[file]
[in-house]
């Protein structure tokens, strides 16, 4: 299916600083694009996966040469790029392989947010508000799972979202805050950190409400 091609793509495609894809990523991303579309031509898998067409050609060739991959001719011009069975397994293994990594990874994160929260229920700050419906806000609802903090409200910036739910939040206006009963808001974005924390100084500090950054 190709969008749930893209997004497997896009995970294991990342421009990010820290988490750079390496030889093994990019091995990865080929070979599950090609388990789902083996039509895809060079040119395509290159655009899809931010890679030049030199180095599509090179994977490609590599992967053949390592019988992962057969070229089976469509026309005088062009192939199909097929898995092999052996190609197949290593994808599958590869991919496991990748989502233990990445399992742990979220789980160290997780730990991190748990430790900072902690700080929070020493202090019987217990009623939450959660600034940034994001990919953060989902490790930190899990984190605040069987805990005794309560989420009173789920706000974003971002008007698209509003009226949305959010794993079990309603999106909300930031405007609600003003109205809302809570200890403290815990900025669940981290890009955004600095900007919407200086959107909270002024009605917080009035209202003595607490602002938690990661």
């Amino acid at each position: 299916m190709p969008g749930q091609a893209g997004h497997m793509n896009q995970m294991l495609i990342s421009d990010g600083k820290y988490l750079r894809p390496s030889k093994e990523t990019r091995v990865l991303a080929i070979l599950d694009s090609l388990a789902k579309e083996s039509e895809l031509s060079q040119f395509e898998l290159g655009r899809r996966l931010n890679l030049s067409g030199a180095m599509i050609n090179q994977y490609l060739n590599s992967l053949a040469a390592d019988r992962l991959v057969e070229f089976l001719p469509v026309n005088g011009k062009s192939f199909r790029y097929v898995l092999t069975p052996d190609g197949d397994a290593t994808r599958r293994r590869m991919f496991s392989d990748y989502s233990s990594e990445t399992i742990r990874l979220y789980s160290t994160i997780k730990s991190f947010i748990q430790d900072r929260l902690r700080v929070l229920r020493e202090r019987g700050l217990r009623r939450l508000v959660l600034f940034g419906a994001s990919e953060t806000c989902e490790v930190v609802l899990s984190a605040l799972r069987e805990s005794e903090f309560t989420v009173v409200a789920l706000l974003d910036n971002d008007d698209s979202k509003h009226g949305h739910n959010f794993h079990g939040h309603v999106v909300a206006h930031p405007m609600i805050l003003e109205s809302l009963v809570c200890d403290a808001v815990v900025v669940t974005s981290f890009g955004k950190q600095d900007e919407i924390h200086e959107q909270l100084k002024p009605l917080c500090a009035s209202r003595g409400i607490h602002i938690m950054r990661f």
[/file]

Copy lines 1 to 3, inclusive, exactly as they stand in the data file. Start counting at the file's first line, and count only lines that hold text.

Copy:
[in-house]
């Protein structure tokens, strides 16, 4: 299916600083694009996966040469790029392989947010508000799972979202805050950190409400 091609793509495609894809990523991303579309031509898998067409050609060739991959001719011009069975397994293994990594990874994160929260229920700050419906806000609802903090409200910036739910939040206006009963808001974005924390100084500090950054 190709969008749930893209997004497997896009995970294991990342421009990010820290988490750079390496030889093994990019091995990865080929070979599950090609388990789902083996039509895809060079040119395509290159655009899809931010890679030049030199180095599509090179994977490609590599992967053949390592019988992962057969070229089976469509026309005088062009192939199909097929898995092999052996190609197949290593994808599958590869991919496991990748989502233990990445399992742990979220789980160290997780730990991190748990430790900072902690700080929070020493202090019987217990009623939450959660600034940034994001990919953060989902490790930190899990984190605040069987805990005794309560989420009173789920706000974003971002008007698209509003009226949305959010794993079990309603999106909300930031405007609600003003109205809302809570200890403290815990900025669940981290890009955004600095900007919407200086959107909270002024009605917080009035209202003595607490602002938690990661």
């Amino acid at each position: 299916m190709p969008g749930q091609a893209g997004h497997m793509n896009q995970m294991l495609i990342s421009d990010g600083k820290y988490l750079r894809p390496s030889k093994e990523t990019r091995v990865l991303a080929i070979l599950d694009s090609l388990a789902k579309e083996s039509e895809l031509s060079q040119f395509e898998l290159g655009r899809r996966l931010n890679l030049s067409g030199a180095m599509i050609n090179q994977y490609l060739n590599s992967l053949a040469a390592d019988r992962l991959v057969e070229f089976l001719p469509v026309n005088g011009k062009s192939f199909r790029y097929v898995l092999t069975p052996d190609g197949d397994a290593t994808r599958r293994r590869m991919f496991s392989d990748y989502s233990s990594e990445t399992i742990r990874l979220y789980s160290t994160i997780k730990s991190f947010i748990q430790d900072r929260l902690r700080v929070l229920r020493e202090r019987g700050l217990r009623r939450l508000v959660l600034f940034g419906a994001s990919e953060t806000c989902e490790v930190v609802l899990s984190a605040l799972r069987e805990s005794e903090f309560t989420v009173v409200a789920l706000l974003d910036n971002d008007d698209s979202k509003h009226g949305h739910n959010f794993h079990g939040h309603v999106v909300a206006h930031p405007m609600i805050l003003e109205s809302l009963v809570c200890d403290a808001v815990v900025v669940t974005s981290f890009g955004k950190q600095d900007e919407i924390h200086e959107q909270l100084k002024p009605l917080c500090a009035s209202r003595g409400i607490h602002i938690m950054r990661f």